DHS: State May Have Supply To Immunize 80 Percent Of Vaccine-Eligible Population By End Of June

New Cases Continue To Hold Steady In Low 400s

A seated woman gets a COVID-19 shot in her arm
Lisa Xiong, a staff member at The Hmong Institute, gets her first dose of the Moderna COVID-19 vaccine at a clinic at Life Center in Madison, Wis. on March 9, 2021. “It wasn’t as bad as I thought,” she said. Coburn Dukehart/Wisconsin Watch

The state Department of Health Services says Wisconsin may have enough vaccine supply to immunize 80 percent of Wisconsinites 16 years and older by the end of June.

But in a briefing with reporters Thursday, DHS Deputy Secretary Julie Willems Van Dijk, cautioned that supply on its own doesn’t necessarily translate into vaccinations.

“Supply is one thing, and then administration and demand are the other two important legs of the stool,” Willems Van Dijk said.

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Willems Van Dijk made the estimate based on projections of vaccine supply the state receives from the federal government, but noted that those projections get less trustworthy the further out they get.

If Wisconsin was able to vaccinate 80 percent of people 16 years and up, that would constitute herd immunity — or the level of immunity against the coronavirus within the population that would be sufficient to stop the spread of the virus — according to goals laid out by DHS. But other experts have said herd immunity may require immunizing children under the age of 16, who are currently ineligible as scientists study whether the vaccine is both safe and effective in kids.

In a press release Thursday, Gov. Tony Evers also announced the opening of a new COVID-19 mass vaccination site in Eau Claire on April 8.

The clinic, supported by the Federal Emergency Management Agency (FEMA), will be located at the University of Wisconsin-Eau Claire’s Zorn Arena. An estimated 3,500 weekly vaccine doses will be provided to the site, and it will have capacity to immunize 1,200 people a day.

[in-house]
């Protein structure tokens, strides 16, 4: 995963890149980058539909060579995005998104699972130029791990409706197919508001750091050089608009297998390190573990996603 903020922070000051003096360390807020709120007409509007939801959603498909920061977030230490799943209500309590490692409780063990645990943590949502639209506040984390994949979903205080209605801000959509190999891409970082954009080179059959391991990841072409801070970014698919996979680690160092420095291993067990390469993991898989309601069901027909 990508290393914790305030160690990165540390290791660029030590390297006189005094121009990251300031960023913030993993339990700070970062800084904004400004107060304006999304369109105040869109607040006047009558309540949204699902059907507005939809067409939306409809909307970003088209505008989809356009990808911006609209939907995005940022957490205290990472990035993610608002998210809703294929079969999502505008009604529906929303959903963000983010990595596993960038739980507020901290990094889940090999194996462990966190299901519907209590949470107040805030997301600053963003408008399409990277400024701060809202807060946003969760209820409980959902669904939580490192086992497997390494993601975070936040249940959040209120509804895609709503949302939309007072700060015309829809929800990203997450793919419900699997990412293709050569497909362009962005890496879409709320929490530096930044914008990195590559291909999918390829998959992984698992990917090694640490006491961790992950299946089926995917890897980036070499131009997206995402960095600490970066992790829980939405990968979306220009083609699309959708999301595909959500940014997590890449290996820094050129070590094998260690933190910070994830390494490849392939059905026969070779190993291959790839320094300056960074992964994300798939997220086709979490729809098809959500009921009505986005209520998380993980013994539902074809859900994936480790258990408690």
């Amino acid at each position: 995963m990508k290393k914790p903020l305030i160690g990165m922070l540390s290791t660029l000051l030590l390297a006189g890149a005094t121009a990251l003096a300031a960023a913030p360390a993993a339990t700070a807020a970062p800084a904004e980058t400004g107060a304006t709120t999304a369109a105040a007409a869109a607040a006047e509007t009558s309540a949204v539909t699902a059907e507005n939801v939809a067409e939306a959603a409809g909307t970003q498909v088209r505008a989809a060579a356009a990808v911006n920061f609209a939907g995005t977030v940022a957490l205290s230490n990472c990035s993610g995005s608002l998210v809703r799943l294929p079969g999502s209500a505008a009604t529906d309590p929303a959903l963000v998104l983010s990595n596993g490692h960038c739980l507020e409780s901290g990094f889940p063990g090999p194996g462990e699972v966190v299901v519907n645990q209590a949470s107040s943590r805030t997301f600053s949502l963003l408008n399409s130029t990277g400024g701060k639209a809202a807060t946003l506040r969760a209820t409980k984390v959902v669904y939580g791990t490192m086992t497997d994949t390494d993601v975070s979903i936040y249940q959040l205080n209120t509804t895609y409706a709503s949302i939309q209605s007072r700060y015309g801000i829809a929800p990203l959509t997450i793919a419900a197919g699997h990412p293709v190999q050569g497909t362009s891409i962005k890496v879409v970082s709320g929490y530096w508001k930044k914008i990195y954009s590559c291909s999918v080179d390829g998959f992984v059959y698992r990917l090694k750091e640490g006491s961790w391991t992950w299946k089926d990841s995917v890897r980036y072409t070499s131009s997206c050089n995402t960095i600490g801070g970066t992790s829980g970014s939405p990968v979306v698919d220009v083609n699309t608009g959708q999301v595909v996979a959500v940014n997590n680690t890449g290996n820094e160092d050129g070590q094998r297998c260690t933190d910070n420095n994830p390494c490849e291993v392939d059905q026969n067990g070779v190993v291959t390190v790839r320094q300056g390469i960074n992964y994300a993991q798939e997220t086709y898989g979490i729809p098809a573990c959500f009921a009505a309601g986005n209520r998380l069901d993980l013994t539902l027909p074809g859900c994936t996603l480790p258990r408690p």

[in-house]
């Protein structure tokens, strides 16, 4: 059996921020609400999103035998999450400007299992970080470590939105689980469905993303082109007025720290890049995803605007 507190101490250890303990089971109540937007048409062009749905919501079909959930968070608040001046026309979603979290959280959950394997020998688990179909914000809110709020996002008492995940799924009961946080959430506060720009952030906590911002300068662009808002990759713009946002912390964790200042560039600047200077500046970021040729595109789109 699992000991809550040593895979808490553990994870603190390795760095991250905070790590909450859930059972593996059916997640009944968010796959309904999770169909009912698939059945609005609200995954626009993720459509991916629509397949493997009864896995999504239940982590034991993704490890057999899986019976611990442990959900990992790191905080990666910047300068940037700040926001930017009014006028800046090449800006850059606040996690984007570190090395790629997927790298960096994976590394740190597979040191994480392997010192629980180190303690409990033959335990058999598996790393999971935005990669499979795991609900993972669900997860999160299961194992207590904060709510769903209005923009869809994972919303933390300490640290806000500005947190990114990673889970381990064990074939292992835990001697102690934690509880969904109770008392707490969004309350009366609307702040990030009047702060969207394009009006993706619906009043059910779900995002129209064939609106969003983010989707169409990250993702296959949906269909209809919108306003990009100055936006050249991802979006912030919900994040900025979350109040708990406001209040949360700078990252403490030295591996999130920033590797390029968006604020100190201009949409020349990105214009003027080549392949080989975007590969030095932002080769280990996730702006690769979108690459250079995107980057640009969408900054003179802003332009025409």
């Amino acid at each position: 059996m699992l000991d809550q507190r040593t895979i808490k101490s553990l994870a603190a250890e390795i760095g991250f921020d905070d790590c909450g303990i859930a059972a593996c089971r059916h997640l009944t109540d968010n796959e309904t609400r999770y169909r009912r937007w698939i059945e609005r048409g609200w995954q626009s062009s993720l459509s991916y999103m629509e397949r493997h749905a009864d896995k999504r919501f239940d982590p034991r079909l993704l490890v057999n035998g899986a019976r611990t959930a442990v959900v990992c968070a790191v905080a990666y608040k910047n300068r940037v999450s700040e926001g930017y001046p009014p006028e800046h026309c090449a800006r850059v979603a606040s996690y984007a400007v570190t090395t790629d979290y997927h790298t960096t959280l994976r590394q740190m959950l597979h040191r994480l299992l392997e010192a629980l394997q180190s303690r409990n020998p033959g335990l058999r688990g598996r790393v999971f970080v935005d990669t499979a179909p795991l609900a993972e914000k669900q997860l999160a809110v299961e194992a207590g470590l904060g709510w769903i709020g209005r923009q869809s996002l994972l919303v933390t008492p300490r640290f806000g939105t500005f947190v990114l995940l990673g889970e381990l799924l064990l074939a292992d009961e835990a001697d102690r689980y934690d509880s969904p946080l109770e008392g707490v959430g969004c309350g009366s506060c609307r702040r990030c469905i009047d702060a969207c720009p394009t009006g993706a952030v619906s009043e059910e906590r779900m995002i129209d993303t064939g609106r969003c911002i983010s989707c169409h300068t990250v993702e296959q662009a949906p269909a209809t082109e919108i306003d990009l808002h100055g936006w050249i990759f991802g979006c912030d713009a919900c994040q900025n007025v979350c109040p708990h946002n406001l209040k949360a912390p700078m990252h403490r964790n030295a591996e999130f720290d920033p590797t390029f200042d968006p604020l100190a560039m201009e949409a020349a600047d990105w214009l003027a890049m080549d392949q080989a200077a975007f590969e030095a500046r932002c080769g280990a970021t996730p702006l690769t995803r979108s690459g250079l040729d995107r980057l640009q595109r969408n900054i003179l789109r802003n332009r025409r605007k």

The vaccination efforts come as new reports of COVID-19 cases are holding steady in Wisconsin, based on the latest data published by DHS.

DHS reported 490 new cases of the disease Thursday, bringing the average for the past seven days to 409 daily cases. One week ago, the average was 363 daily cases. A week before that the average number of daily cases was 522.

There were 2,680 negative tests reported Thursday.

As COVID-19 cases in Wisconsin remain low, more of the state’s residents are being vaccinated against the disease.

A total of 2,148,882 doses of the coronavirus vaccine have been administered in Wisconsin as of Thursday, with 44.3 percent of Wisconsinites age 65 and up fully vaccinated.

As of Thursday, 761,027 people in Wisconsin, or 13.4 percent of the population, have been fully vaccinated.

Increasing rates of vaccination have provided a sense of hope after a yearlong pandemic that has claimed the lives of 6,556 people in Wisconsin. There were two new deaths from COVID-19 reported Thursday.

Other DHS data from Thursday include:

  • 571,220 total cases of COVID-19 since the pandemic began.
  • 3,249,111 total tests administered, 2,677,891 of which have been negative since the pandemic began.
  • 26,994 people have been hospitalized because of the disease, or 4.7 percent of all positive cases, since the pandemic began.
  • Daily testing capacity remains at 59,273, though only 3,170 new test results were reported Thursday.

Coronavirus rates vary from county to county. In order to track COVID-19 activity levels, DHS looks at the number of new cases per a county’s population over a 14-day period — and whether there’s an upward or downward trend in new cases. Activity levels range from “critically high,” “very high,” “high,” “medium,” to “low.”

As of Wednesday, DHS data showed the state had no counties with “critically high” or “very high” levels of COVID-19 activity. The majority of Wisconsin counties have “high” levels of activity. There were growing case trajectories in Calumet, Dunn, Fond du Lac, La Crosse, Pierce and Taylor counties. Wisconsin’s overall COVID-19 activity level is “high.”

For more about COVID-19, visit Coronavirus in Wisconsin.